Nashville’s first female mayor is speaking out against pending legislation that would require transgender students statewide to use the bathroom and locker room that does not match their gender identity.
In addition to a bill awaiting the governor’s signature that would allow mental health professionals to turn away LGBT clients, state lawmakers on Wednesday resurrected a transphobic “bathroom bill” that had been effectively killed by being sent to a summer session just weeks earlier. […]
Barry, a Democrat elected last September, addressed the spate of anti-LGBT bills in a statement Thursday.
“This legislation doesn’t reflect Nashville’s values and doesn’t do anything to improve the quality of life for citizens of our city or state,” Barry said. “If some lawmakers don’t see the value in recognizing people’s dignity and privacy, I hope they can at least see the negative economic impact and potential loss of revenue to Nashville and the State of Tennessee.”
“We’ve seen the negative effects that similar laws in North Carolina have had on their economy, and we’ve already received indications that conventions might pull out of Nashville or eliminate our city from consideration should HB2414/SB2387 become law — resulting in a potential loss of over $10 million in state and local tax revenue and nearly $58 million in direct visitor spending removed from our economy.
“That is the loss of economic activity in just one sector of our city’s economy. Our future ability to attract film and television production will also be impacted, and we could expect to see other industry sectors impacted, as well. That’s quite a price to pay for legislation that would seem to hurt people — including some of our youngest and our most vulnerable — without actually benefitting anyone in the process. Instead of creating complex and confusing regulations for restrooms, or becoming the only state in the nation to allow discrimination by counseling professionals, the state should work with local governments to continue our economic growth, address traffic problems, and give our schools the resources and support they need to be successful.”
Tennessee’s Hate Bill has to do with supposedly protecting counselors from having to deal with *gasp* LGBT clients.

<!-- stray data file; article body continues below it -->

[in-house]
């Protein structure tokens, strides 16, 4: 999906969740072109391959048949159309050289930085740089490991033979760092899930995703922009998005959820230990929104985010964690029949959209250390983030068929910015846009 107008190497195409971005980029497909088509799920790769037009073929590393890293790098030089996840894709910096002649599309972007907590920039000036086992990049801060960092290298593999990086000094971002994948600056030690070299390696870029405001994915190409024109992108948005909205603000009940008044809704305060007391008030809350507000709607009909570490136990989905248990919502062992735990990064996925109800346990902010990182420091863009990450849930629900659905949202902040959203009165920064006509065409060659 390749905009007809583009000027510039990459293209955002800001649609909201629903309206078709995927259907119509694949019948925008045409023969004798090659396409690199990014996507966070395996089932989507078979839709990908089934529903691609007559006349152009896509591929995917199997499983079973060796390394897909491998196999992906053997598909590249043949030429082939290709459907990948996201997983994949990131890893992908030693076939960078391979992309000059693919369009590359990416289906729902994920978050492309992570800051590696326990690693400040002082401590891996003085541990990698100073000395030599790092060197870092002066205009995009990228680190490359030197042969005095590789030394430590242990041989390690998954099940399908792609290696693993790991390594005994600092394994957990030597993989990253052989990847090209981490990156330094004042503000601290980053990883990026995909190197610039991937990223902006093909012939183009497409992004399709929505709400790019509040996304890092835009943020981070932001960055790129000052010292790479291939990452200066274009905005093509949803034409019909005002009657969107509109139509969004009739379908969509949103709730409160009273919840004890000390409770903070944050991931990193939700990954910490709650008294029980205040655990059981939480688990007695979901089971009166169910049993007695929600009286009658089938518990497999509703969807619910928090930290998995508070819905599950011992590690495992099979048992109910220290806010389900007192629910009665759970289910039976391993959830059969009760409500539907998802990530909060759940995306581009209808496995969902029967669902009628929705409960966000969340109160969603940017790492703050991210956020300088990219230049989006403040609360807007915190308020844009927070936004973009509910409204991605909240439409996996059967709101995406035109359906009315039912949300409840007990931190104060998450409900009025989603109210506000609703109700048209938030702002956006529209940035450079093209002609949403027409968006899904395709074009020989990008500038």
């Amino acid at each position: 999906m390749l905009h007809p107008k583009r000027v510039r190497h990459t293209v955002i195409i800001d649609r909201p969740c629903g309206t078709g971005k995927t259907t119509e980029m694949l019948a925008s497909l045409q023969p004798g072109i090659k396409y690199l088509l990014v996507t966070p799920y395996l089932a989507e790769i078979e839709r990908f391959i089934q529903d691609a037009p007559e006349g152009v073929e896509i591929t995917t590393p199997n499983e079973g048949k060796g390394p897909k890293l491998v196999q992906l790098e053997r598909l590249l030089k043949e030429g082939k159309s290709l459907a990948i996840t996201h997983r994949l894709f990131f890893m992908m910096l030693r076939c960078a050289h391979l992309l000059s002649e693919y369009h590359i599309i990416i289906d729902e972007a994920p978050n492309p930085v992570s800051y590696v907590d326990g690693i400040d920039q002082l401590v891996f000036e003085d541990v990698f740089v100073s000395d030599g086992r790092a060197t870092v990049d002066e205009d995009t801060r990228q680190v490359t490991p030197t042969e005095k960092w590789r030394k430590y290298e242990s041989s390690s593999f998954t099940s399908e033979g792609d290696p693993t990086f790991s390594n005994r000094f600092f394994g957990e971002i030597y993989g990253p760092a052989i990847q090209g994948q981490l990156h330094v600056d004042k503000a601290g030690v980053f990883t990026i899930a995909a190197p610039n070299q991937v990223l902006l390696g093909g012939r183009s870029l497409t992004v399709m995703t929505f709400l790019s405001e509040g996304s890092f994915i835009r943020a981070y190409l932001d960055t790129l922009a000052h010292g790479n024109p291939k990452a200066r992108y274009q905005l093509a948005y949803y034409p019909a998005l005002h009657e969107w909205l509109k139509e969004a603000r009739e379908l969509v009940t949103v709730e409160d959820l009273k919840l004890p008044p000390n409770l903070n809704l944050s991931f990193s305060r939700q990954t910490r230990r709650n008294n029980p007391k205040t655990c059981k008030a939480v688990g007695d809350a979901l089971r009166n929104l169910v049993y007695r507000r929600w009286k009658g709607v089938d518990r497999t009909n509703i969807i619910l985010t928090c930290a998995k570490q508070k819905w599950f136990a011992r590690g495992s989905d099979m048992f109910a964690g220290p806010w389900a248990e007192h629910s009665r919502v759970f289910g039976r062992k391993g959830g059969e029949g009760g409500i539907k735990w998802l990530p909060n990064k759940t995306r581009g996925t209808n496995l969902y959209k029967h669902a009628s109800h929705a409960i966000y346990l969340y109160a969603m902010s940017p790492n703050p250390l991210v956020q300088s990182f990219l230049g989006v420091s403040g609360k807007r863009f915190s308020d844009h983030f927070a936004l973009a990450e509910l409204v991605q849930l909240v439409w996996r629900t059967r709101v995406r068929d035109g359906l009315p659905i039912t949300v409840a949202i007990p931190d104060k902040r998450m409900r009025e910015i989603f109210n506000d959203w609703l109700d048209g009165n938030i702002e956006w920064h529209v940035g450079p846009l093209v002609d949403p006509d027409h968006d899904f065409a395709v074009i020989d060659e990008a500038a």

Last week the Tennessee legislature passed House Bill 1840/Senate Bill 1556. The bill, which has come to be known as Hate Bill 1840, will head to the governor’s desk any day now. As introduced, HB 1840 declared that no counselors “shall be required to counsel or serve a client as to goals, outcomes, or behaviors that conflict with a sincerely held religious belief.” As amended, the bill that will go to the governor declares no counselor is required to serve a client who conflicts with a “sincerely held belief.”
The underlying fear appears to be that without protection, Tennessee’s Christian therapists would be “forced” to counsel — and by proxy, affirm — LGBT-identified people. Supporters of HB 1840 likely have nightmares of a self-righteous LGBT person knocking on an innocent, unsuspecting therapist’s door — ACLU lawyers in tow — waiting for the therapist to show reluctance or hesitancy so they can slap them with a lawsuit. Gotcha!
The truth is, before the bill was introduced, there had been no complaints brought to the Tennessee Counseling Association, the Licensing Board, or any other entity about such concerns. While it is important to acknowledge and respect Christian counselors’ anticipatory anxiety, it is for the most part unrealistic. In fact, Christian counselors’ fears of moral attack are unfounded and reflect a lack of understanding about the clients they are hoping to defend themselves against.
The University of North Carolina is advising administrators and staff to abide by the state’s controversial new law requiring transgender people to use the restroom or locker room that does not match their gender identity.
In an internal memo released Thursday, university president Margaret Spellings said that the 17 campuses in the UNC network must follow House Bill 2, which was rushed through the legislature in a single day-long special session and signed by the governor March 23.
“University institutions must require every multiple-occupancy bathroom and changing facility to be designated for and used only by persons based on their biological sex,” the memo stated.
Spellings advised that HB 2 doesn’t override any existing nondiscrimination protections for students and faculty — except when it comes to the kinds of facilities trans students are allowed to access.
The American Civil Liberties Union, Equality North Carolina, and Lambda Legal condemned Spellings’s position on HB 2 in a joint statement released later the same day.